In 1992, the OPP began an extensive investigation into all the charges of horrific abuse at St. Anne’s over a 31-year period. The inquiry lasted more than six years, in the course of which OPP detectives interviewed some 700 alleged victims and witnesses. According to the CBC, the OPP also “gathered 900 statements about assaults, sexual assaults, suspicious deaths and a multitude of abuses alleged to have occurred at the school between 1941 and 1972.”
What were the results of this exhaustive investigation? The CBC reports: “Investigators identified 74 suspects and charged seven people. Five were convicted of crimes committed at the residential school.”
Five convictions are clearly five too many. Two of those convicted were nuns — one Cree and the other Ojibway. They were found guilty of assault causing bodily harm and were both given suspended sentences. The other three individuals — two of them kitchen staff, one a child-care worker — pled guilty to committing indecent assault; one was sentenced to 18 months, another to six months, and the third received no jail time at all.
Note that despite the OPP’s extensive inquiry, no employee of St. Anne’s was charged with torturing students in the school’s electric chair. To this day, the infamous allegation is unproven; it is based entirely on the untested and uncorroborated testimony of former students like Metatawabin.
Girls in the dormitory of St. Anne’s Indian Residential School
Murray says nothing in her report about the outcome of the OPP investigation. Yet she still alleges that a multitude of horrendous crimes were committed by Catholic nuns and other employees at St. Anne’s.
Were appalling crimes committed at some IRS schools? That is unquestioned. Should the schools have done more to help students retain their Indigenous languages and appreciate aspects of enduring value in their traditional cultures? Of course. Should many of the students in these schools have had better housing, better food and better health care? Yes indeed.
Cheerful students at St. Anne’s Indian Residential School
But did employees in the church-run IRS schools subject the innocent children in their care to systematic torture and mass murder? Absolutely not. To insist otherwise is a vile lie or, at best, an ignorant smear spread by well-meaning people who have been taken in by anti-IRS propaganda.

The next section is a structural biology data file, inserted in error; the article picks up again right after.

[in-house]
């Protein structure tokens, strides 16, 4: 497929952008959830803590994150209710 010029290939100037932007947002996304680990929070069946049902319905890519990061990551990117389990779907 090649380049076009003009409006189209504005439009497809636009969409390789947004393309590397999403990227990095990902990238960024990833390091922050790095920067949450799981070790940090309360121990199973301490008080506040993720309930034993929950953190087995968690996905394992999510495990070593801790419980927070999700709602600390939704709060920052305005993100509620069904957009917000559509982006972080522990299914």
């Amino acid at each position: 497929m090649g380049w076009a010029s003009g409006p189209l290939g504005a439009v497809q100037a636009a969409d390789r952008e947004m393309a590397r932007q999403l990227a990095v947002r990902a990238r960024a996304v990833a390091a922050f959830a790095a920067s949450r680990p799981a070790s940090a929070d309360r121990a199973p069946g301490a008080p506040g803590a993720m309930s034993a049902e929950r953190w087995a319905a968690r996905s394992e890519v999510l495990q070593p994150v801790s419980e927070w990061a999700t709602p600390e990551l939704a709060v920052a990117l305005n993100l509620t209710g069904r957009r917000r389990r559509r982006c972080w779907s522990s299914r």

Despite the countless number of base falsehoods spread about the IRS system and those who worked in it, leaders of the Anglican, Catholic, Presbyterian and United Churches have done nothing to defend the reputations of innocent, former IRS employees and to underline all the good works that these dedicated Christians performed to safeguard, educate and nurture IRS children.
A Sister of Charity with IRS students
Instead, what we get from Canada’s church leaders are extravagant apologies. In 2019, Fred Hiltz, then Primate of the Anglican Church of Canada, expressed contrition for “spiritual harm” inflicted on IRS children. Last year, Pope Francis went so far as to join in the chorus of critics who falsely accuse the IRS system of perpetrating genocide.
That charge is nonsense. If Christians who worked in the IRS institutions were guilty of genocide, so were all Christian missionaries down through the centuries, including those who converted my Gaelic-speaking, Highland Scottish ancestors to Christianity and taught them to read, write and speak English.
To this day, Murray alleges that Christian employees of the IRS schools “perpetrated violence against Indigenous children that led to their deaths.” Yet neither she nor anyone else has ever come up with any proof, even on a balance of probabilities, that such infamous allegations contain any truth.
Regardless, no federal MPs are willing to set the record straight. And the same goes for almost all Christian clerics. That is disgraceful. Why do leaders of the Anglican, Catholic, Presbyterian and United Churches cower in silence instead of speaking up in defence of all the faithful IRS employees who are repeatedly vilified by hate-mongering, anti-Christian zealots?